The jokers at treasury are at it.
After issuing unrealistic growth figures for this year's GDP, they are now revising their forecast downwards by two-percentage points.
But what they are pretty good at is hiding behind situations.
With inflation running away, Treasury bureaucrats are busy shifting blame to the post-election chaos.
Never mind that inflation was up and on the rise even before the elections - THAT'S WHY HIGH PRICES WERE A CAMPAIGN ISSUE!
The Central Bank is sleeping period!
Njuguna, the colourless governor of CBK, has been issuing statements oddly at variance with the economic situation on the ground.
He has ignored the fact that liquidity is out of hand in this country.
His own institution reported being unable to shore up the rate of expansion of the money supply in the country.
The money in the system grew by 21 percent against a benchmark of 15 per cent that the CBK had set for itself.
From campaign funds, to foreign dollar inflows to investments and the like, the nation is flush.
It's no wonder banks, usually keen to hedge themselves against credit crunches at times of IPOs are now lending with abandon to would-be buyers of Safaricom.
Of course the CBK has been silent on this malaise just as it stood silently as gullible masses took their money to pyramid schemes last year.
It would help if once in a while the bank gave cogent and intellectually feasible guidance on our economy.
But one does not know what the so-called reserve bank holds as its philosophy.
Never mind that economic models that were thought to be sound in the West are craning over and the FED, the Bank of England, the ECB and the BoJ are all scratching their heads and offering differing solutions to the same problems.
At least there they acknowledge there is a problem. And by all indications, they are trying to get to the bottom of it.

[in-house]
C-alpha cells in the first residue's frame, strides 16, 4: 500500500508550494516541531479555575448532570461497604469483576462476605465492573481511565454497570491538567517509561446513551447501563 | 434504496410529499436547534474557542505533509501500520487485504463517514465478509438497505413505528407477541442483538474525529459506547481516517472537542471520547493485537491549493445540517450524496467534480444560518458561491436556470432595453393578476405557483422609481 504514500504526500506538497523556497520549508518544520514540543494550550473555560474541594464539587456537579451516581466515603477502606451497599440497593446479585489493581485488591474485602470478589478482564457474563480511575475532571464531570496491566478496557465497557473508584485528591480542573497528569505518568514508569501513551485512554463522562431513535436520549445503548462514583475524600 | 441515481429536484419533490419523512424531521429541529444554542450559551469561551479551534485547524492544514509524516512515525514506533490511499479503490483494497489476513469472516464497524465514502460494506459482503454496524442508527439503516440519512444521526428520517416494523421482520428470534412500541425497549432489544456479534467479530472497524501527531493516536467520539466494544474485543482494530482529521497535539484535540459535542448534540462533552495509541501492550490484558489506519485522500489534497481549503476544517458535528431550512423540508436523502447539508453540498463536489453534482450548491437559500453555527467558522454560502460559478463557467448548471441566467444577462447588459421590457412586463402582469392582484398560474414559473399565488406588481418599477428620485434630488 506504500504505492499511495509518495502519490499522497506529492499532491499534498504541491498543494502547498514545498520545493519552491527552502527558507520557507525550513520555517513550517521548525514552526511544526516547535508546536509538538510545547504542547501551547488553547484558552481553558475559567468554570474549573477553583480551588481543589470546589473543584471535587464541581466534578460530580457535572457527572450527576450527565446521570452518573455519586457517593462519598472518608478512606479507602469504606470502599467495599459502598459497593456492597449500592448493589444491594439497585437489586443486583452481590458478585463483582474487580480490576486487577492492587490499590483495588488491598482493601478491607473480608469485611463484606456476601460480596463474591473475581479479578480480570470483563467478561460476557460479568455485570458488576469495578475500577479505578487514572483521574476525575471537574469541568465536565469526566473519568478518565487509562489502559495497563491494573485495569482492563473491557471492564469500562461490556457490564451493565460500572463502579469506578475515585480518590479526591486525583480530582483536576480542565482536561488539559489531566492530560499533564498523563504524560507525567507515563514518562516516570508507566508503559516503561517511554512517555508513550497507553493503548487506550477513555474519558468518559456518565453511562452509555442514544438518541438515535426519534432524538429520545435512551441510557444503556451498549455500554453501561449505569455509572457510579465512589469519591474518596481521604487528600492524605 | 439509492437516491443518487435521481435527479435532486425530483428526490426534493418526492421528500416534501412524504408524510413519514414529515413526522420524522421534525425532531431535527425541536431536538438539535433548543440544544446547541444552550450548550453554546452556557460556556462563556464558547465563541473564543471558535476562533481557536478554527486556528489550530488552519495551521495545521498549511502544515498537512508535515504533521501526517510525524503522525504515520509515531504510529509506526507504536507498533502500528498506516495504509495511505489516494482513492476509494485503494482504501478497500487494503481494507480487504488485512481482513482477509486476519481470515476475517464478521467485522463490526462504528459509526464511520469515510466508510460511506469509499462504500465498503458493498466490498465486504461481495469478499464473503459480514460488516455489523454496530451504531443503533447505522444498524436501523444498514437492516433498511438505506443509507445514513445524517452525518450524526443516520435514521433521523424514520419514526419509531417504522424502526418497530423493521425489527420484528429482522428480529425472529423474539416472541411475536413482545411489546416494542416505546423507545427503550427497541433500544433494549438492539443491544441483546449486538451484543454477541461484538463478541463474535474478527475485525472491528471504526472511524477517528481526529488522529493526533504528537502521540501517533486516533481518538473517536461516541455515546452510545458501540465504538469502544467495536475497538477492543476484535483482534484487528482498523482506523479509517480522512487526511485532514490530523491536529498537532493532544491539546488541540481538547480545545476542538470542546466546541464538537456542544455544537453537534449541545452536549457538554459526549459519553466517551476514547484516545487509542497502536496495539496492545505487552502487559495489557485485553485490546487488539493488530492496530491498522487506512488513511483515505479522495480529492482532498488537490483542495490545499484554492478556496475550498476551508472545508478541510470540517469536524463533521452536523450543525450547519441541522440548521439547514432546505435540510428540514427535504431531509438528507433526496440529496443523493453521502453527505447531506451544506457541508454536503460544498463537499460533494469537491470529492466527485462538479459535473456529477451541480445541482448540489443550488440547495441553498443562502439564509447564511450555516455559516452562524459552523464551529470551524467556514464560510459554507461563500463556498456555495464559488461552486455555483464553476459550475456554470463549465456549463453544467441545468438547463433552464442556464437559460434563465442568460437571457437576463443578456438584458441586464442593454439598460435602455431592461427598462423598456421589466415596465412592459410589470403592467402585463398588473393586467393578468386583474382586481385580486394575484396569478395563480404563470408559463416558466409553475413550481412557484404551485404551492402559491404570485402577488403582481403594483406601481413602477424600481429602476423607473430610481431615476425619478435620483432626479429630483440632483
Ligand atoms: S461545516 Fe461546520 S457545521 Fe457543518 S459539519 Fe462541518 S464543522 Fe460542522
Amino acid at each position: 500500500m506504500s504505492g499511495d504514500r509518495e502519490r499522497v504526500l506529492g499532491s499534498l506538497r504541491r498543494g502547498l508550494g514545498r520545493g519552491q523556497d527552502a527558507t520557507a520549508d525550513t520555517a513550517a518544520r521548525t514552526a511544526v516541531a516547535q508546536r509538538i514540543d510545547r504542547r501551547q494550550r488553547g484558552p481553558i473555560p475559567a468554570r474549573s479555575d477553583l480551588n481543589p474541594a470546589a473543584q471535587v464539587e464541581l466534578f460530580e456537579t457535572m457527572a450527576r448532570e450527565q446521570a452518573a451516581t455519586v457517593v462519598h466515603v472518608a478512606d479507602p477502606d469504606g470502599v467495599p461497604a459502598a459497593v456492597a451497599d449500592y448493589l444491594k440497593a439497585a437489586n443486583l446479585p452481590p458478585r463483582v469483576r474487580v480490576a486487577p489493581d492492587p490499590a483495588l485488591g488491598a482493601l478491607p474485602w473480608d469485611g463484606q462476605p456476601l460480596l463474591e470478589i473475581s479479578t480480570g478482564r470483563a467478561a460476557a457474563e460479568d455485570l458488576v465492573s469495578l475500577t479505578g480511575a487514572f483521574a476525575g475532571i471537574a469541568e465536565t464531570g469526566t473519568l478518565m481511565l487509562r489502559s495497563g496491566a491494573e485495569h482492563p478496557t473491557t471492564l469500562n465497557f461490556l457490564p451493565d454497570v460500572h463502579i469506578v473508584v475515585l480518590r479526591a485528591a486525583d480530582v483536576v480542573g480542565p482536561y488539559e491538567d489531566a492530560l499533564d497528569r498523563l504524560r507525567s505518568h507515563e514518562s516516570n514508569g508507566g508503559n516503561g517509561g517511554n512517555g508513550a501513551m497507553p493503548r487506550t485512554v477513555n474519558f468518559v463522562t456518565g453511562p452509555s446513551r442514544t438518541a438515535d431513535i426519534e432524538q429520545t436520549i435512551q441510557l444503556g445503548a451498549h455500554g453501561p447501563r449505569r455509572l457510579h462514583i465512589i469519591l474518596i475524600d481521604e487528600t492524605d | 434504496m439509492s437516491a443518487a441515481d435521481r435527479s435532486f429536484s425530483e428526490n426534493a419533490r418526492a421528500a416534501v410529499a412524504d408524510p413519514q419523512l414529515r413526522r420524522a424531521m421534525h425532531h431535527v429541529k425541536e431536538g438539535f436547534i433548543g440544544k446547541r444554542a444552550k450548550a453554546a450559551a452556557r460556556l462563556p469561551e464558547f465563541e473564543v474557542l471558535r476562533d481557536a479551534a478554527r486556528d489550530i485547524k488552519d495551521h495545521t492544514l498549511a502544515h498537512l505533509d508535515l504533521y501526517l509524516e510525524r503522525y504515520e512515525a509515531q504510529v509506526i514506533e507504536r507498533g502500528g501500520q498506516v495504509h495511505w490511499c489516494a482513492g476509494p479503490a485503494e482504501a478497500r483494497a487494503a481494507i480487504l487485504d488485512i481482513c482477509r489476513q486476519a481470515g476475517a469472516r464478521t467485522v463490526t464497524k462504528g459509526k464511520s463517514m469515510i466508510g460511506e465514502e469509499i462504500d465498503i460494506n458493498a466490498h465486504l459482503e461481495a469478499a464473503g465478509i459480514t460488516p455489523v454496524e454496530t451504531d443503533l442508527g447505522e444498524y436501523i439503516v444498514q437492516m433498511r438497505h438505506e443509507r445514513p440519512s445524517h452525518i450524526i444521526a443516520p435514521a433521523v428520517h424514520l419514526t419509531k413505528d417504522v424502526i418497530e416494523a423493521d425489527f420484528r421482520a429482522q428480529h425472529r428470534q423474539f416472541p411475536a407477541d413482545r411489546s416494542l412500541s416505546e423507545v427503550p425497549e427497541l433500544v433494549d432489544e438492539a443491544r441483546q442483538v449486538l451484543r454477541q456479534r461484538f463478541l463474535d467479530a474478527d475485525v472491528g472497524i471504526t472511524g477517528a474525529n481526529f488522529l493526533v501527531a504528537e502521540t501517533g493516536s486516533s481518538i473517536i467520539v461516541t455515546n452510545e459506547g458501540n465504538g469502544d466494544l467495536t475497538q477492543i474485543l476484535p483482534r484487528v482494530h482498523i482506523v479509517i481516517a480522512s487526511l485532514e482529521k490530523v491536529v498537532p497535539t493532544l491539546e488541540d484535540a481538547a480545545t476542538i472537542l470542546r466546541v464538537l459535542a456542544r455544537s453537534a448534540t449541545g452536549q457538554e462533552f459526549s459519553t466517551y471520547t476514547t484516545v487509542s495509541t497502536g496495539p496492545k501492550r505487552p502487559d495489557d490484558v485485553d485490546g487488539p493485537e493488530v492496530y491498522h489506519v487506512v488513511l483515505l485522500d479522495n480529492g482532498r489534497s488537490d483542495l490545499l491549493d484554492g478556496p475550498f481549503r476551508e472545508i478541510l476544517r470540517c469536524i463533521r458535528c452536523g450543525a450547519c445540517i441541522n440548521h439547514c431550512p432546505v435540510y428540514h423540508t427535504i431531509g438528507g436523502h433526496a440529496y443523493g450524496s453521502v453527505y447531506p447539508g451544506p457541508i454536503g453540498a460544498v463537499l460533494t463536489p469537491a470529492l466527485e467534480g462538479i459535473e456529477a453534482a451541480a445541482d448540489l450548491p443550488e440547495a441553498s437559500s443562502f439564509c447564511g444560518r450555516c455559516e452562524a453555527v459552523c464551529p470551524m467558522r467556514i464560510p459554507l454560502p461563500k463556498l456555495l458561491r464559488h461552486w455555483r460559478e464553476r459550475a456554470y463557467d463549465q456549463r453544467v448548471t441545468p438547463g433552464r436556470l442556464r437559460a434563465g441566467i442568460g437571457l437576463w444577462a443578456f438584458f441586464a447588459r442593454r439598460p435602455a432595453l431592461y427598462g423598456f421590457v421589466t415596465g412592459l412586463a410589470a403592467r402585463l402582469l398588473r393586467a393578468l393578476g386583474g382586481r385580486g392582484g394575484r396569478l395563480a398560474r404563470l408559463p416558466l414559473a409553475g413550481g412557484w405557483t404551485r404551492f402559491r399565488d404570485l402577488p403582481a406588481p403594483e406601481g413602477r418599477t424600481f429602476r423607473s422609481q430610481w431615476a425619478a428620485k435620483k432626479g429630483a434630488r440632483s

At "BENKI KUU", no one is admitting there is a problem let alone giving signals of what they want to do.
It is immaterial that the so-called CBK market operations are notoriously unreliable as an intervention measure.
To begin with, the CBR unlike the religiously-watched US Fed rate has little if any impact on market players operations.
Secondly, it would seem odd for the CBK to begin mop-up operations when the country is desperate to maintain growth and high cost of credit certainly doesn't spur growth.
Third, Safaricom IPO might do that for the CBK by sucking up the liquidity in the market.
Fourth, government and humanitarian agencies spending on relief is likely to keep bloating liquidity.
Finally, unless CBK begins to admit that liquidity is as much a factor in this current inflation as the post-election chaos, it will keep providing explanations far into the future even as inflation approaches 25%.
PS: post-election disruption of production should only have affected ready produce in so far as the current consumer products are concerned and even then, those hiccups should have been overcome by now.
If the secondary effect, that is the disruption of the planting season thru - displacement, high fertiliser and diesel prices - has not yet been felt since the harvest season is still some months away, what will happen when that time comes?